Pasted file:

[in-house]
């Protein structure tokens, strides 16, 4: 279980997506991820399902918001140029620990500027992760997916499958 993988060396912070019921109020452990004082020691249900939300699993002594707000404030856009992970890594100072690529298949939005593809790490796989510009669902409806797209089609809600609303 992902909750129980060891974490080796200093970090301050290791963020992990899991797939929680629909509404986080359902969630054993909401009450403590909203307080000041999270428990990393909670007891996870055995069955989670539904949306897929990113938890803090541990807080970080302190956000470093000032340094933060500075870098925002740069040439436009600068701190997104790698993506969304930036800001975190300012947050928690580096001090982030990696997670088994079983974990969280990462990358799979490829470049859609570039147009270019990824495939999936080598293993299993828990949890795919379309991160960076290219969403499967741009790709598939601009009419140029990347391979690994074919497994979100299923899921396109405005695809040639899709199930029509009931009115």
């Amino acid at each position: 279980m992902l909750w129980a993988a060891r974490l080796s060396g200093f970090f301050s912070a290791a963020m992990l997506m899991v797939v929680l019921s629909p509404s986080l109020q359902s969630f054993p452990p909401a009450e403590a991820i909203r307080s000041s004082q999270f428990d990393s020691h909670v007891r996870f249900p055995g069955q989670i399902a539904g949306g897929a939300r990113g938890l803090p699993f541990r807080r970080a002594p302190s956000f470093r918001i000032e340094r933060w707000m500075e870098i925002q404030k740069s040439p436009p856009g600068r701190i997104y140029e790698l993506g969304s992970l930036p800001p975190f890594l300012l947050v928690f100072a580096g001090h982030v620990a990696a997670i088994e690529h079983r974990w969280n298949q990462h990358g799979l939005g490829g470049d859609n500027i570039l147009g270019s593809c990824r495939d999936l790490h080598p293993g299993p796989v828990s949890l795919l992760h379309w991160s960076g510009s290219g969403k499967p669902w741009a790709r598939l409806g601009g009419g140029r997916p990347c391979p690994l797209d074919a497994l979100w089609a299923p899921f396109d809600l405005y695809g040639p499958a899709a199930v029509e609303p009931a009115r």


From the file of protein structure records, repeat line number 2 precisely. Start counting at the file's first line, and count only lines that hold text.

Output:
């Protein structure tokens, strides 16, 4: 279980997506991820399902918001140029620990500027992760997916499958 993988060396912070019921109020452990004082020691249900939300699993002594707000404030856009992970890594100072690529298949939005593809790490796989510009669902409806797209089609809600609303 992902909750129980060891974490080796200093970090301050290791963020992990899991797939929680629909509404986080359902969630054993909401009450403590909203307080000041999270428990990393909670007891996870055995069955989670539904949306897929990113938890803090541990807080970080302190956000470093000032340094933060500075870098925002740069040439436009600068701190997104790698993506969304930036800001975190300012947050928690580096001090982030990696997670088994079983974990969280990462990358799979490829470049859609570039147009270019990824495939999936080598293993299993828990949890795919379309991160960076290219969403499967741009790709598939601009009419140029990347391979690994074919497994979100299923899921396109405005695809040639899709199930029509009931009115």